“Fuck” presents a similar problem. Although it designates something that most people enjoy doing — copulation — it also often acquires a negative valence: “We’re fucked,” and “Go fuck yourself.”
Language and reality are messy. Is AI ready to discern such differences?
In German poet Heinrich von Kleist’s 1805 essay “On the gradual formation of thoughts in the process of speech,” which was published posthumously in 1878, he inverts the common wisdom that one should not open one’s mouth to speak unless one has a clear idea of what to say:
“If therefore a thought is expressed in a fuzzy way, then it does not at all follow that this thought was conceived in a confused way. On the contrary, it is quite possible that the ideas that are expressed in the most confusing fashion are the ones that were thought out most clearly.”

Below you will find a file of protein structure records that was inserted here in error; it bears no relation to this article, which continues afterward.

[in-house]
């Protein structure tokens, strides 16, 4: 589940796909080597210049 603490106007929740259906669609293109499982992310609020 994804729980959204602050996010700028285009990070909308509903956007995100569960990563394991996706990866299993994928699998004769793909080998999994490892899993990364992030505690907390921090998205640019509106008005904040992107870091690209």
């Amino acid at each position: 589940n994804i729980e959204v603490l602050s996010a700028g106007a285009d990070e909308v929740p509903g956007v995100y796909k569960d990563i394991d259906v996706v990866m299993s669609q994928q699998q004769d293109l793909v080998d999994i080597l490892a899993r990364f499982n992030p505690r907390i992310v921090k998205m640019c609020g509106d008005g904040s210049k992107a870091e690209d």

The relationship between language and thought is extraordinarily complicated. In a passage from one of Joseph Stalin’s speeches from the early 1930s, he proposes radical measures to “detect and fight without mercy even those who oppose collectivization only in their thoughts — yes, I mean this, we should fight even people’s thoughts.”
One can safely presume that this passage was not prepared in advance. After getting caught up in the moment, Stalin immediately became aware of what he had just said.
However, instead of backpedaling, he decided to stick with his hyperbole.
As French psychoanalyst Jacques Lacan later put it, this was a case of truth emerging by surprise through the act of enunciation.
French philosopher Louis Althusser identified a similar phenomenon in the interplay between prise and surprise. Someone who suddenly grasps (prise) an idea is often surprised by what they have accomplished. Can a chatbot do this?
The problem is not that chatbots are stupid, it is that they are not stupid enough. It is not that they are naive — missing irony and reflexivity — it is that they are not naive enough — missing when naivety is masking perspicacity.
The real danger is not that people might mistake a chatbot for a real person, it is that communicating with chatbots might make real people talk like chatbots — missing nuances and ironies, obsessively saying only precisely what one thinks one wants to say.